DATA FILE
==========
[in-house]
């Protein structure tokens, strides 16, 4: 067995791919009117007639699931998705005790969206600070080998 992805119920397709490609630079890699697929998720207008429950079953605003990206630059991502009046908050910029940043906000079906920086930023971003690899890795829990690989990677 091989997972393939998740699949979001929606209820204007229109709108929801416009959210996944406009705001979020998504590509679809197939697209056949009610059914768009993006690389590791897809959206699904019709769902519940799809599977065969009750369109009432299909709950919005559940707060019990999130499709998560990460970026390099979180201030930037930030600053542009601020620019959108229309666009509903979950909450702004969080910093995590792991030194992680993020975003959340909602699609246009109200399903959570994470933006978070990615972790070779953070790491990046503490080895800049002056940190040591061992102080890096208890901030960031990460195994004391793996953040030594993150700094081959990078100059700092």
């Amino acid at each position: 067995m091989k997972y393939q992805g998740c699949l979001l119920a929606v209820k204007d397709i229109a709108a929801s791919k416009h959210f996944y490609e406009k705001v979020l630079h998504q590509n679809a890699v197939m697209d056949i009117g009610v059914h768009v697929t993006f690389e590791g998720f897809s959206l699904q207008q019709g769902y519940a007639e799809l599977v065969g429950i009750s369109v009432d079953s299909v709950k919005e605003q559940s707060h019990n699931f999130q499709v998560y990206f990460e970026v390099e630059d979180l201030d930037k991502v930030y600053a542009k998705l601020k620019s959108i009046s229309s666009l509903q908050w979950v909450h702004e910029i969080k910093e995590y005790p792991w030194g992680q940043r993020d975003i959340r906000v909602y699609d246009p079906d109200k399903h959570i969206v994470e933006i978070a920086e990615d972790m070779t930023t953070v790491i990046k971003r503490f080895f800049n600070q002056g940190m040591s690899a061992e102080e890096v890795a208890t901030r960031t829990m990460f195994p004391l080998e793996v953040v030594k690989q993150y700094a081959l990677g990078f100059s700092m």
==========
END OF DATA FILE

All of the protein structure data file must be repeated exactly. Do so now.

[in-house]
């Protein structure tokens, strides 16, 4: 067995791919009117007639699931998705005790969206600070080998 992805119920397709490609630079890699697929998720207008429950079953605003990206630059991502009046908050910029940043906000079906920086930023971003690899890795829990690989990677 091989997972393939998740699949979001929606209820204007229109709108929801416009959210996944406009705001979020998504590509679809197939697209056949009610059914768009993006690389590791897809959206699904019709769902519940799809599977065969009750369109009432299909709950919005559940707060019990999130499709998560990460970026390099979180201030930037930030600053542009601020620019959108229309666009509903979950909450702004969080910093995590792991030194992680993020975003959340909602699609246009109200399903959570994470933006978070990615972790070779953070790491990046503490080895800049002056940190040591061992102080890096208890901030960031990460195994004391793996953040030594993150700094081959990078100059700092």
């Amino acid at each position: 067995m091989k997972y393939q992805g998740c699949l979001l119920a929606v209820k204007d397709i229109a709108a929801s791919k416009h959210f996944y490609e406009k705001v979020l630079h998504q590509n679809a890699v197939m697209d056949i009117g009610v059914h768009v697929t993006f690389e590791g998720f897809s959206l699904q207008q019709g769902y519940a007639e799809l599977v065969g429950i009750s369109v009432d079953s299909v709950k919005e605003q559940s707060h019990n699931f999130q499709v998560y990206f990460e970026v390099e630059d979180l201030d930037k991502v930030y600053a542009k998705l601020k620019s959108i009046s229309s666009l509903q908050w979950v909450h702004e910029i969080k910093e995590y005790p792991w030194g992680q940043r993020d975003i959340r906000v909602y699609d246009p079906d109200k399903h959570i969206v994470e933006i978070a920086e990615d972790m070779t930023t953070v790491i990046k971003r503490f080895f800049n600070q002056g940190m040591s690899a061992e102080e890096v890795a208890t901030r960031t829990m990460f195994p004391l080998e793996v953040v030594k690989q993150y700094a081959l990677g990078f100059s700092m």